The same confusion crops up when liberal pundits criticize student protests against political figures invited to speak on campus. Garton Ash misrepresents these demonstrations, imagining that they primarily occur when speakers are invited to defend their positions on some controversial matter. In fact, many of these protests take place when the person arrives to be honored by the university.

For example, in 2014 Rutgers University invited Condoleezza Rice to serve as commencement speaker and receive an honorary degree. Rice’s withdrawal in the face of student and faculty protest does not represent a defeat for free speech, but instead a small but real victory for those objecting to Rutgers’s decision to celebrate a figure who embodies American imperialist policies.

Similar considerations should apply to calls to rename Calhoun College at Yale University and the Woodrow Wilson School at Princeton University, institutions that honor well-known racists. Disputes about how institutional honors like these enhance their recipients’ reputations do not relate to free speech, but to the legitimation of power holders, and their political and cultural uses.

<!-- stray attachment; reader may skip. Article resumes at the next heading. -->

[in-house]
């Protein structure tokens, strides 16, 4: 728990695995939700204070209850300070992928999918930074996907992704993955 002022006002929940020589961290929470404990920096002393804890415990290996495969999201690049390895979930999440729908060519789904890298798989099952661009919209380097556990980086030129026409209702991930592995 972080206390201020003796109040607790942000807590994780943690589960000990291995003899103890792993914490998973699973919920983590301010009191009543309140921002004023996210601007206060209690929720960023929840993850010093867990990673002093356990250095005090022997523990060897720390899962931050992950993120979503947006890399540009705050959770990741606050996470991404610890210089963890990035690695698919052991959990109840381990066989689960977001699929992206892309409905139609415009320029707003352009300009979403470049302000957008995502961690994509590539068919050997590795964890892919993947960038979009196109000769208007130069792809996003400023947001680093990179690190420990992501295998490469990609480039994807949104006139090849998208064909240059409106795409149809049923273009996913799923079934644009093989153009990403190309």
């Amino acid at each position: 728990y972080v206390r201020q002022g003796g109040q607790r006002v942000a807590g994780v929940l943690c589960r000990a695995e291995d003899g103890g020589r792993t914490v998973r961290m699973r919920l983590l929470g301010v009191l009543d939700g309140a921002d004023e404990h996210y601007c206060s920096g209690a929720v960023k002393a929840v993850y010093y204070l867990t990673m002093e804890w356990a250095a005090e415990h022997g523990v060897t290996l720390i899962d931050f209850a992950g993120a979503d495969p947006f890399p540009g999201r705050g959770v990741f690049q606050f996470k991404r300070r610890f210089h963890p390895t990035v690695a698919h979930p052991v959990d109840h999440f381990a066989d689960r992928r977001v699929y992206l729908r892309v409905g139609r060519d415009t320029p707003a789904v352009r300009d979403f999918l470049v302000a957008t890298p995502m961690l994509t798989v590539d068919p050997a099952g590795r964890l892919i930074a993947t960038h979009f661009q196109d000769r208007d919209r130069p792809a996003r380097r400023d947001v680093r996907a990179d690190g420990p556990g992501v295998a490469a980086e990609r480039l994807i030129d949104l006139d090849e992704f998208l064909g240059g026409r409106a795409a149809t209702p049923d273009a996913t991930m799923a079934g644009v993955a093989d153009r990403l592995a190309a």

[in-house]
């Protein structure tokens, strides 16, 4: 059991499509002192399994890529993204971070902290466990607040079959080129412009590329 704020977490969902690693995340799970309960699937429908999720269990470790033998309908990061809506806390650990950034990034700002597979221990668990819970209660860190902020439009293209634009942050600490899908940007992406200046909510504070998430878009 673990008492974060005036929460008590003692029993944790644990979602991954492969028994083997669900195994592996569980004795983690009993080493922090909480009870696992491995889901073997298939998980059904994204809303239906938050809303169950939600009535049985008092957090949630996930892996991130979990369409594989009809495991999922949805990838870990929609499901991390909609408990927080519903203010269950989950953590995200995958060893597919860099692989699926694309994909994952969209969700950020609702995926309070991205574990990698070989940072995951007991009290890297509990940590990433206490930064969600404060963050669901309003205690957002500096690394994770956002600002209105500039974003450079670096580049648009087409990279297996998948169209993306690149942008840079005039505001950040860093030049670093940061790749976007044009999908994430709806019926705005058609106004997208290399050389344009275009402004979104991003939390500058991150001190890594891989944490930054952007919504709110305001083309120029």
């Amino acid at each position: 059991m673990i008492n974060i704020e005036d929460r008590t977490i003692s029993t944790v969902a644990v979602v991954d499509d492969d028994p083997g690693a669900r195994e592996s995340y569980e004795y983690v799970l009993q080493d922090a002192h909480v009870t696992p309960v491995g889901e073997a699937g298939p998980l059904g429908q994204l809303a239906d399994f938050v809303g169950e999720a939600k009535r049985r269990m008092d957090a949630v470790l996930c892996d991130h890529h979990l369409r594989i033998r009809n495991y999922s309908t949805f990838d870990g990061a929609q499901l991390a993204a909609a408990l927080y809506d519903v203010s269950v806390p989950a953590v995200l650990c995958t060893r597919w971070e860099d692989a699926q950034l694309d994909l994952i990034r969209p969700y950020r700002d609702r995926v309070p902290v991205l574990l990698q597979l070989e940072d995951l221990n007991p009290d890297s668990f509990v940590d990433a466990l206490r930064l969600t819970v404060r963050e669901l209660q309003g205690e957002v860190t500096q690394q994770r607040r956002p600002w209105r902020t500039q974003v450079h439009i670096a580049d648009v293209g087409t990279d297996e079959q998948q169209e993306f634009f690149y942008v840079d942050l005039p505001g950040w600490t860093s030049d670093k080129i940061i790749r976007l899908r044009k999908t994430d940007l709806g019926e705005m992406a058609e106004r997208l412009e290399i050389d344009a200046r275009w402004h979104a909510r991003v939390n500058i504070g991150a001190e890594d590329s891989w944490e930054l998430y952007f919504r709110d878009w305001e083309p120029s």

When we turn to public figures invited to speak about controversial topics, we must distinguish between racist persuaders and violent racist intimidators. People like Arthur Jensen, Richard Herrnstein, and Charles Murray, who propagate offensive racist myths under the guise of social science, are racist persuaders. Their pronouncements take place entirely within the realm of discourse, to which opponents can respond through rational discussion and careful refutation.

Other free speech rights, including the venerable traditions of picketing and heckling, stop short of using force to stop figures like these from speaking. Even the sharpest ideological struggle abides by implicit rules that social movements have occasionally violated when they have replaced persuasion with the use of force. This not only violates the speakers’ fundamental rights, but is also bad strategy. Protests ignoring the right to free speech alienate both the audience attending the event, whom protesters should be trying to win over, and those who wish to preserve free speech.